MEPHISTOPHELES (half aloud)
They speak, as if to me they gave
Report, not of a moat—but of a grave.
A marsh along the mountain chain
Infecteth what’s already won;
Also the noisome pool to drain—
My last, best triumph then were won:
To many millions space I thus should give,
Though not secure, yet free to toil and live;
Green fields and fertile; men, with cattle blent,
Upon the newest earth would dwell content,
Settled forthwith upon the firm-based hill,
Up-lifted by a valiant people’s skill;
Within, a land like Paradise; outside,
E’en to the brink, roars the impetuous tide,
And as it gnaws, striving to enter there,
All haste, combined, the damage to repair.
Yea, to this thought I cling, with virtue rife,
Wisdom’s last fruit, profoundly true:
Freedom alone he earns as well as life,
Who day by day must conquer them anew.
So girt by danger, childhood bravely here,
Youth, manhood, age, shall dwell from year to year;
Such busy crowds I fain would see,
Upon free soil stand with a people free;
Then to the moment might I say;
Linger awhile, so fair thou art!
Nor can the traces of my earthly day
Through ages from the world depart!
In the presentiment of such high bliss,
The highest moment I enjoy—’tis this.
(FAUST sinks back, the LEMURES lay hold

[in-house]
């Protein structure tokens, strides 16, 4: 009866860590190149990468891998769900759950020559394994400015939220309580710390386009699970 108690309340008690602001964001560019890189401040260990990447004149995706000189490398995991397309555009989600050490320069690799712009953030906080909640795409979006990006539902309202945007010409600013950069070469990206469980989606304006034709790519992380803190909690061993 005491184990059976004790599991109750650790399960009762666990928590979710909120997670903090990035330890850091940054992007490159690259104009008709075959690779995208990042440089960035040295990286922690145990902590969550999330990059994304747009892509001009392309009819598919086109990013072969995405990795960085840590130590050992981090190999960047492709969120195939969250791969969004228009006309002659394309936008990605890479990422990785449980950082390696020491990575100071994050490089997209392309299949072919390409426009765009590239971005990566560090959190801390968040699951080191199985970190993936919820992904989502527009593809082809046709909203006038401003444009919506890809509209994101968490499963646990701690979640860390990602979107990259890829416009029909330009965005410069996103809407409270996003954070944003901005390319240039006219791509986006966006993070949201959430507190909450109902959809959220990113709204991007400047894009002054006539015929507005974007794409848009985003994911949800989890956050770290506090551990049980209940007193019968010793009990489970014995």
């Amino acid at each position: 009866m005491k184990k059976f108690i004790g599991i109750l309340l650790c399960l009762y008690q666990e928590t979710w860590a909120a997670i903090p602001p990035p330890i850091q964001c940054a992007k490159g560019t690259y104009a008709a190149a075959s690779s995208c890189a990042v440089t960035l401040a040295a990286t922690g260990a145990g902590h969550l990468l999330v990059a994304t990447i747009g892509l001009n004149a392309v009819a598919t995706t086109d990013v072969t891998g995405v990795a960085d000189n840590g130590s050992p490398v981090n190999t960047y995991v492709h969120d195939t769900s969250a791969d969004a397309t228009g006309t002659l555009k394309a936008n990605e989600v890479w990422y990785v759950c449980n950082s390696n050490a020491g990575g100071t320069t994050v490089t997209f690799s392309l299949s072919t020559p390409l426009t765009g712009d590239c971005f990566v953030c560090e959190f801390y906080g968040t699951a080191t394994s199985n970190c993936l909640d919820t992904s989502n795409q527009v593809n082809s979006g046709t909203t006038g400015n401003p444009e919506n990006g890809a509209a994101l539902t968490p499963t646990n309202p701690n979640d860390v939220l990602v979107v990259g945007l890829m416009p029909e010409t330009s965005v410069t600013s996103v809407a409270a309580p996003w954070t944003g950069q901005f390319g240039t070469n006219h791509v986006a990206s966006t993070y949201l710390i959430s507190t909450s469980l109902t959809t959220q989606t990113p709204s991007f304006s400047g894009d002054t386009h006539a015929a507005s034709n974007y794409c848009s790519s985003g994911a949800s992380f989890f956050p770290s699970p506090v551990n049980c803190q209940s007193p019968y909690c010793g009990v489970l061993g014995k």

of him and
lay him upon the ground.)
* * * * *
[Footnote 1: For lack of space, scientists and historians have been excluded.]
[Footnote 2: The chief original sources for the life of Goethe are his own autobiographic writings, his letters, his diaries, and his conversations. Of the autobiographic writings the most important are (1) Poetry and Truth from my Life, which ends with the year 1775; (2) Italian Journey, covering the period from September, 1786, to June, 1788; (3) Campaign in France and Siege of Antwerp, dealing with episodes of the years 1792 and 1793; (4) Annals (Tag- und Jahreshefte), which are useful for his later years down to 1823. His letters, forty-nine volumes in all, and his diaries, thirteen volumes, are included in the great Weimar edition of Goethe’s works. His conversations, so far as they were recorded, have been well edited by W. von Biedermann, ten volumes, Leipzig, 1889-1896.]
[Footnote 3: This earlier version was long supposed to be lost, but in 1910 a copy of the original manuscript was discovered at Zuerich and published. Its six books correspond very nearly to the first four of the final version.]
[Footnote 4: Translator: Charles Wharton Stork.]
[Footnote 5: Adapted from E.A. Bowring.]
[Footnote 6: Translator: E.A. Bowring. (All poems in this section translated by E.A. Bowring, W.E. Aytoun and Theodore Martin appear by permission of Thomas Y. Crowell & Co.)]